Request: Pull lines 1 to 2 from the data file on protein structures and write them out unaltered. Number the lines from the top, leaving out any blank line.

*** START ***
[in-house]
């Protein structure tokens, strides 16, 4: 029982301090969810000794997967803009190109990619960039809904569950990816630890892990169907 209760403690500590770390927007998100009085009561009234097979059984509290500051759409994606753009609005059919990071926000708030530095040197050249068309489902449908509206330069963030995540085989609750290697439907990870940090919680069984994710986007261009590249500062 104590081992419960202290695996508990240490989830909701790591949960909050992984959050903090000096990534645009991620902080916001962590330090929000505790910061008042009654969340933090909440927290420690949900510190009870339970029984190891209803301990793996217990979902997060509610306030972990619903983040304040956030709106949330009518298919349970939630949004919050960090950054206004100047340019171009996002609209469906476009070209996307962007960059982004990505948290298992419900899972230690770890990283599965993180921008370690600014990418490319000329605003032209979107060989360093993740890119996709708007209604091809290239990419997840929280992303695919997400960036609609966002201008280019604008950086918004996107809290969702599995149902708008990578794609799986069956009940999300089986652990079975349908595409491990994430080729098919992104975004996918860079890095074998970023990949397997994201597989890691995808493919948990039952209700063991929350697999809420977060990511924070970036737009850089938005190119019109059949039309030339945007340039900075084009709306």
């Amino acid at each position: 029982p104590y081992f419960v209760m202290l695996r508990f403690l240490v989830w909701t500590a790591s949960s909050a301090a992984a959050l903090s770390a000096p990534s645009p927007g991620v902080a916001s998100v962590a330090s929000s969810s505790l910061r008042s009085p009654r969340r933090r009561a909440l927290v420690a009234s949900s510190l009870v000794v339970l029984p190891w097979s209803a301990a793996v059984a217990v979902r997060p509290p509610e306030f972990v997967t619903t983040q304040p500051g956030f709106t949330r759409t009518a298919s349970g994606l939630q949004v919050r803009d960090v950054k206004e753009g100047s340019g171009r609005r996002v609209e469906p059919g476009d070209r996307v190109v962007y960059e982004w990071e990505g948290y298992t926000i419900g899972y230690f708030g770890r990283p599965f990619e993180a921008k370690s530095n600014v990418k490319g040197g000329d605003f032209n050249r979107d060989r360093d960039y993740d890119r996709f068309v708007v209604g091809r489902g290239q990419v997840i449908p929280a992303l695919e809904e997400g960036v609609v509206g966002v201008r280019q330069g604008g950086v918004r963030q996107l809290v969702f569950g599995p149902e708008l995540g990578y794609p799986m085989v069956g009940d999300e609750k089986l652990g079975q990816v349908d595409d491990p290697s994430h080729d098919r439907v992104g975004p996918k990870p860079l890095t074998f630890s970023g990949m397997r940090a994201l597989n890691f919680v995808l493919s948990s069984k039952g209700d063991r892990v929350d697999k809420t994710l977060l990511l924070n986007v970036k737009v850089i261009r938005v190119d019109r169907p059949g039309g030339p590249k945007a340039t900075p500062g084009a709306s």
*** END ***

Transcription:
[in-house]
């Protein structure tokens, strides 16, 4: 029982301090969810000794997967803009190109990619960039809904569950990816630890892990169907 209760403690500590770390927007998100009085009561009234097979059984509290500051759409994606753009609005059919990071926000708030530095040197050249068309489902449908509206330069963030995540085989609750290697439907990870940090919680069984994710986007261009590249500062 104590081992419960202290695996508990240490989830909701790591949960909050992984959050903090000096990534645009991620902080916001962590330090929000505790910061008042009654969340933090909440927290420690949900510190009870339970029984190891209803301990793996217990979902997060509610306030972990619903983040304040956030709106949330009518298919349970939630949004919050960090950054206004100047340019171009996002609209469906476009070209996307962007960059982004990505948290298992419900899972230690770890990283599965993180921008370690600014990418490319000329605003032209979107060989360093993740890119996709708007209604091809290239990419997840929280992303695919997400960036609609966002201008280019604008950086918004996107809290969702599995149902708008990578794609799986069956009940999300089986652990079975349908595409491990994430080729098919992104975004996918860079890095074998970023990949397997994201597989890691995808493919948990039952209700063991929350697999809420977060990511924070970036737009850089938005190119019109059949039309030339945007340039900075084009709306």